Although I haven’t really wanted to shout from the rooftops about all of this (who would?) I reckon it’s easier to just be transparent before anyone notices that I’m not sharing pictures of my half painted walls anymore. Ultimately, I know that this is the right move for me. It does feel a bit selfish but honestly, if this wasn’t an option I don’t know what else I would do.

I’ve felt so constantly crap over the last few months and when the decision was made to hand our notice in and move back home for a while, the relief I felt was overwhelming. Last weekend for the first time in months I sat down and watched Saturday night TV without feeling stressed or like I should be doing something more important.

I might do a few more posts about the specific things that didn’t work out for us when moving out – things like managing money, feeling isolated – because I could honestly write an entire emotional essay on this… but I’ll hold off for now.

If you’ve ever struggled with moving out, or gotten into a super lonely situation, then feel free to share your own story below. I know that moving back in with your parent’s isn’t the end of the world – but it does feel like it sometimes. Any tips on coping with the change would be greatly appreciated.

Until next time,

Becky

  • I love the rawness and honesty throughout this post! Although the outcome wasn’t what you guys expected, I think it’s turned out to still be such an important chapter of both of your lives. Not only will it have built you both individually, but also made you both stronger, as the situation could made your relationship spiral out of control. I recently wrote a blog post about going one step forward then two steps back (mostly about a career change), and I now realise that sometimes your ego is less important and taking a step backwards does not mean failure, but instead a new opportunity!

    Anyway, I’m excited to read your updates and wish you all the best! Sending you positive vibes,
    Bekki
    http://www.filler-chapters.com x

  • SHE IN THE KNOW

    I really love posts that go back to basics and is purely about experience. I know the outcome wasn’t what you both expected, but I can already tell you’ve both learnt a lot from it, perhaps you will both find a better place to live (closer to friends and family this time), and that you won’t feel so isolated when you go home – to be honest I don’t think anything beats being at home! Sometimes you have to go backwards to go forwards x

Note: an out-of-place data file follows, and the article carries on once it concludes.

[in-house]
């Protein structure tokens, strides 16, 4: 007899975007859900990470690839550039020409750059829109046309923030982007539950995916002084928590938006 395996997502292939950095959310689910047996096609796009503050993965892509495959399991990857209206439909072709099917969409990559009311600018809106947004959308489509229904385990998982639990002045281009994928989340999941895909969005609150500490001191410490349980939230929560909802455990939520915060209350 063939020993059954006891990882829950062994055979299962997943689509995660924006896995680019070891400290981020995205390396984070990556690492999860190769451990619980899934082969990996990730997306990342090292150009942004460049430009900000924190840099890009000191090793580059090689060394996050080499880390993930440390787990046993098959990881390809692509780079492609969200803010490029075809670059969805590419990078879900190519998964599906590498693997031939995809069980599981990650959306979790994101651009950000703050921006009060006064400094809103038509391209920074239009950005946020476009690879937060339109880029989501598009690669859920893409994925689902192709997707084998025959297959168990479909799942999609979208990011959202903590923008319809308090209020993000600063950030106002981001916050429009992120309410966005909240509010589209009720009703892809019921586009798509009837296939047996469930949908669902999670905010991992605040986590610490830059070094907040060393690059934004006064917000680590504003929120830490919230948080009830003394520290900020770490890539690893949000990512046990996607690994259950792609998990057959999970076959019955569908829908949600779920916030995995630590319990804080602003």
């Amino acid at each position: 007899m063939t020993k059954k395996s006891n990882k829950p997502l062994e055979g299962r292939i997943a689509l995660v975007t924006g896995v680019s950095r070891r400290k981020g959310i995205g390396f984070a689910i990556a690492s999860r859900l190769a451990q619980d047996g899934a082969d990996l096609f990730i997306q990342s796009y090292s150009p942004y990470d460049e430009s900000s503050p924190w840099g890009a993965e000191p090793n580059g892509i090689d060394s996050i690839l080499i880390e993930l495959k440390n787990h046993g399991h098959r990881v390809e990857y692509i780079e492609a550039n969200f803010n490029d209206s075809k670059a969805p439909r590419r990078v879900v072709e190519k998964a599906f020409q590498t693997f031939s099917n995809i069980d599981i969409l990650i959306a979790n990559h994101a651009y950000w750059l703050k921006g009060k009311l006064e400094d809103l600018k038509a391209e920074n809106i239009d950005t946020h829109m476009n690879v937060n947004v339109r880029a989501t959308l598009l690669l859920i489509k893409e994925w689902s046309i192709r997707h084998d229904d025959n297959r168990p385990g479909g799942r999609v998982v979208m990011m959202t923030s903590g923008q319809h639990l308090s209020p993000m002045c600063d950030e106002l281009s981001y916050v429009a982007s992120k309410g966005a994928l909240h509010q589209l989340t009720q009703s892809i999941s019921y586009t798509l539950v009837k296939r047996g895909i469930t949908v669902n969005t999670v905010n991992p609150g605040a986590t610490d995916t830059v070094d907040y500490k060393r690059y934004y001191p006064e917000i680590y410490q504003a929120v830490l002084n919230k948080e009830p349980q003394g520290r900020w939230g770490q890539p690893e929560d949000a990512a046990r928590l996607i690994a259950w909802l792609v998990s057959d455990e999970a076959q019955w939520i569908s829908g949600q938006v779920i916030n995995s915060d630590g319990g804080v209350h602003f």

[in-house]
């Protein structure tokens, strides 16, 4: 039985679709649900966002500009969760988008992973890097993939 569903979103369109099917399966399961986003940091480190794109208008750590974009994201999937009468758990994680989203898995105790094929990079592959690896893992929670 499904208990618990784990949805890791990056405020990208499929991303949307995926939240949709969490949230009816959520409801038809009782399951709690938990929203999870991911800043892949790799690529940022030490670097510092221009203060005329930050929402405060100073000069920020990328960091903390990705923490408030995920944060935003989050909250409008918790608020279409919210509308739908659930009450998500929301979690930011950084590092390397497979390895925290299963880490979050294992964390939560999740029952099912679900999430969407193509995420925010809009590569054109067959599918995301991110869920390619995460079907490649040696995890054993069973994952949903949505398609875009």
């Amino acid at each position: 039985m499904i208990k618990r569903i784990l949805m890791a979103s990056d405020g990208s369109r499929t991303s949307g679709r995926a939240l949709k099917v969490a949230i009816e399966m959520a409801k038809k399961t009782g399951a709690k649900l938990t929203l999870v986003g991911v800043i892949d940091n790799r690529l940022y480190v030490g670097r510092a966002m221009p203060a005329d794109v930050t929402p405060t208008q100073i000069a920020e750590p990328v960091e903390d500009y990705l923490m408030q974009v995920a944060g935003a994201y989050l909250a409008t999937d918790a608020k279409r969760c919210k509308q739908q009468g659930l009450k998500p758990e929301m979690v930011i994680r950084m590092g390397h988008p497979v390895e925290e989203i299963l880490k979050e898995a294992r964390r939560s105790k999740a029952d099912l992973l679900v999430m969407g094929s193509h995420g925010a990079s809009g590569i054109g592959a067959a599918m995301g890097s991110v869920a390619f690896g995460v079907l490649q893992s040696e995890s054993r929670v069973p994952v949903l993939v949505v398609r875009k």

http://www.sheintheknow.co.uk

  • Steph – Wanderlust Pulse

    The first time I moved out, I loved having my own space but hated being alone. I ended up moving back home not out of choice but felt an overwhelming amount of relief at having people around and to interact with.

    Steph x
    http://www.wanderlustpulse.com

  • Glass of Class

    I loved this post so much. I moved out on my own (to a different country to make things more interesting and be different from my peers) when I was 18 years old. I thought the world was opening in front of me and I would stroll down the street like Blair Waldorf carrying bags of expensive shopping and a Starbucks in my hand. It turned out to be a big struggle. I started with renting small rooms in other people’s houses which was difficult because living with a family that’s not yours is so much more challenging. Then I was renting a house with other students and it was equally as difficult. Most of the time I struggled for money and there were weeks when I would have to eat cereal for breakfast, lunch and dinner. Then my boyfriend moved in and I didn’t feel as lonely but we were still struggling. Because my own family lives in a different country we moved in with his family. We’ve been here for a year and a half now and despite the fact that I’ve been struggling with learning how to not live on my own anymore, it has helped me out. I’ve only been realising it now though. Through that experience I have learnt how to fight for myself and say ‘no’ when I don’t like or agree with something. Just because I don’t live on my own, it doesn’t mean that I’m going to lose myself and neither will you. What you’ve learnt so far will stay with you. And until you’re ready just use the opportunity of living with your family to get your relationship into a happy place, go on dates, spend more time together and save money. When you move out again, you will be so much more ready. And you’ll appreciate it more.
    Wishing you all the best.

    Julia xx
    theglassofclass.com